Snow Crash by Neal Stephenson
Might contain spoilers.
I first read this book five years ago and thought it was rather good apart from YT’s deeply uncomfortable relationship with Raven. The shine seems to have worn off this time. It’s gory and violent: the world and the Metaverse are an endless parade of maiming and killing, with the repeated implications and assertions that every inhabitant is a cynic who no longer cares. (Never mind that, apart from the lawlessness, people display just the same spectrum of emotions, desires, and behaviours as they do today.) I’m at a loss to understand why any of them care enough to save it.
This is perhaps the apotheosis of America-centric writing: every country that matters to the story is found inside the borders of the present-day USA. In addition, the book is packed with naked exposition, such as Hiro spending entire chapters in the Metaverse to learn about Sumeria and Enki, or chasing Raven through the Metaverse for the sake of a monologue that’s illogically divided between the two of them to give the illusion of a dialogue.
Speaking of which, it’s amusing that Raven and Hiro turn out to be the sons of two men imprisoned in
the same Japanese prison during World War II. (I’m not sure I understand why Japan is called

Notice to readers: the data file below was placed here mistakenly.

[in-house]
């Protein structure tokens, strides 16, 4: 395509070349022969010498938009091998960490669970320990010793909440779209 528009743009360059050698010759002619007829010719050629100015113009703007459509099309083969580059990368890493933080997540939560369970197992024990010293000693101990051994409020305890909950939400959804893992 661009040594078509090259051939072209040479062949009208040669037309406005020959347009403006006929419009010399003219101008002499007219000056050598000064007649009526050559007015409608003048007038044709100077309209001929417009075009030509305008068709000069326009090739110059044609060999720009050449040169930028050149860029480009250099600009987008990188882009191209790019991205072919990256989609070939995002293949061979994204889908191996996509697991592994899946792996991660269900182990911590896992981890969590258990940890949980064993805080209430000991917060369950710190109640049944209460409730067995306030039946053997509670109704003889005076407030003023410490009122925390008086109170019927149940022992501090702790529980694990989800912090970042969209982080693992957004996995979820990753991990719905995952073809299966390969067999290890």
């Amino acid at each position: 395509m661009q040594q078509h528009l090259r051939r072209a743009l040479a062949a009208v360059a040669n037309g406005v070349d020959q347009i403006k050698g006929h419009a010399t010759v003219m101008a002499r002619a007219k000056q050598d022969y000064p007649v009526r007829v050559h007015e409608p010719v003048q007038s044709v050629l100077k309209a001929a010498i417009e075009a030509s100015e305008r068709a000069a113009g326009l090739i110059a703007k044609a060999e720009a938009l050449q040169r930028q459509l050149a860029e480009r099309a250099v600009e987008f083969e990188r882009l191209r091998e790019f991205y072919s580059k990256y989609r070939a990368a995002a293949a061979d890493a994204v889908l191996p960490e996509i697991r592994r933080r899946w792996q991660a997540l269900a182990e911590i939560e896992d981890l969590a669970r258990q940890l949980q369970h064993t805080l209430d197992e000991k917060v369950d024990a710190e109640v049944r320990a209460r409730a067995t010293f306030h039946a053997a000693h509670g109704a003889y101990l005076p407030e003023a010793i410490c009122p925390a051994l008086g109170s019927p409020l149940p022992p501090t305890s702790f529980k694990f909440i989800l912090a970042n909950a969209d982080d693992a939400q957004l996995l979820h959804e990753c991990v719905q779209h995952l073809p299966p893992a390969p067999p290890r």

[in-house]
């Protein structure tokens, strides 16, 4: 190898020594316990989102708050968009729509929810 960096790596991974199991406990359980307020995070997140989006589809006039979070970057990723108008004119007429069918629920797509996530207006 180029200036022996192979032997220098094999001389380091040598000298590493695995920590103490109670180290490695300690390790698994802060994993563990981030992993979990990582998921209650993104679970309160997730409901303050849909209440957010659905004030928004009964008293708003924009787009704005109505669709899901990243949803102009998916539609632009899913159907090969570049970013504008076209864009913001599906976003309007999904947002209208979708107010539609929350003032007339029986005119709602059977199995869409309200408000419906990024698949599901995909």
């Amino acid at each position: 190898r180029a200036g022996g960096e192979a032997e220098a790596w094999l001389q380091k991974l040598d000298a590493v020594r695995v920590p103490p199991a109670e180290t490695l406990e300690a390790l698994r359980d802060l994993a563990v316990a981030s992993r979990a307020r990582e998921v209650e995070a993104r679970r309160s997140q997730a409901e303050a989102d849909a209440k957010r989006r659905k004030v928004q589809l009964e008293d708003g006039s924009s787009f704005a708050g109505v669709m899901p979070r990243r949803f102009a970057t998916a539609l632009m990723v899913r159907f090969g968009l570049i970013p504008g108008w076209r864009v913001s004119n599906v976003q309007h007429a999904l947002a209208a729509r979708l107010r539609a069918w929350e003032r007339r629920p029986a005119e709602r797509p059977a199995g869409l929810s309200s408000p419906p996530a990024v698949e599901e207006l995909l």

Nippon here when little else seems to differ from the real world, in terms of naming.)
I’ll concede that the book is prescient and strikingly authentic in many ways, notwithstanding poetic licence. It’s important to note, too, that the protagonists are a half-Black, half-Japanese man; a capable 15-year-old girl; and (arguably) an Aleut man. The Fedland memo is a work of art, as well. Fido’s story is half-baked but still saddens me.
In the end, though, we come to YT—again, a 15-year-old girl. In her second appearance, she muses on
what it would be like to make out with the 30-year-old Hiro. Practically every male character in the
book relentlessly sexualizes her. Every antagonist sexually menaces her. When she receives the
dogtags from an Uncle Enzo who has mysteriously become a sympathetic character, she places them
in the secret place between her breasts.
And then there’s her relationship with Raven. (The presumably 30-year-old) Raven encounters a
kidnapped, powerless YT in the Raft. He picks her up and makes her follow him, leading her to
believe she’s on a
date with him. He goes off, leaving YT in a more dangerous place than
before, protected only by being his companion. She later tells him she’s worried her
boyfriend might kill her. He speaks in
the intense and strained tones of a man with
an erection before, once again, picking her up to take her to a private place. And then he commits
statutory rape with a girl half his age.
As far as I’m concerned, YT’s character and story betray more about the author than he could ever have intended. They paint the picture of someone who sees even young girls, let alone women, only as sexual vessels.